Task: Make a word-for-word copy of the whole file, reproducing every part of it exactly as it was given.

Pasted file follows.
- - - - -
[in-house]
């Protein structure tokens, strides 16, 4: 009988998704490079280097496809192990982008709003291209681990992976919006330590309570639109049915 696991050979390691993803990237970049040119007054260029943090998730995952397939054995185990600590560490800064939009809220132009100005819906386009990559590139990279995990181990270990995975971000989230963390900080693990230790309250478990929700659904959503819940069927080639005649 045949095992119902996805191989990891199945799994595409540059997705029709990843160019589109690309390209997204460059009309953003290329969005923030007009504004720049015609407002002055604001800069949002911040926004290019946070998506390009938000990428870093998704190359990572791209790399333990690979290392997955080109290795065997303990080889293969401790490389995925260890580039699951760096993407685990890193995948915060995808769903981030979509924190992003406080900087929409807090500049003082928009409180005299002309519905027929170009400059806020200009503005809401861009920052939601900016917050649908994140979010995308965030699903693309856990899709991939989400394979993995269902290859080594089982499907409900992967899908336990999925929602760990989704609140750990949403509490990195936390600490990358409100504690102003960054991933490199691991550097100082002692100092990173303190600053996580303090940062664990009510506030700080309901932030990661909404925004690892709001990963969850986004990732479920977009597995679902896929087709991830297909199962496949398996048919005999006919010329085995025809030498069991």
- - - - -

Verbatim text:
[in-house]
């Protein structure tokens, strides 16, 4: 009988998704490079280097496809192990982008709003291209681990992976919006330590309570639109049915 696991050979390691993803990237970049040119007054260029943090998730995952397939054995185990600590560490800064939009809220132009100005819906386009990559590139990279995990181990270990995975971000989230963390900080693990230790309250478990929700659904959503819940069927080639005649 045949095992119902996805191989990891199945799994595409540059997705029709990843160019589109690309390209997204460059009309953003290329969005923030007009504004720049015609407002002055604001800069949002911040926004290019946070998506390009938000990428870093998704190359990572791209790399333990690979290392997955080109290795065997303990080889293969401790490389995925260890580039699951760096993407685990890193995948915060995808769903981030979509924190992003406080900087929409807090500049003082928009409180005299002309519905027929170009400059806020200009503005809401861009920052939601900016917050649908994140979010995308965030699903693309856990899709991939989400394979993995269902290859080594089982499907409900992967899908336990999925929602760990989704609140750990949403509490990195936390600490990358409100504690102003960054991933490199691991550097100082002692100092990173303190600053996580303090940062664990009510506030700080309901932030990661909404925004690892709001990963969850986004990732479920977009597995679902896929087709991830297909199962496949398996048919005999006919010329085995025809030498069991």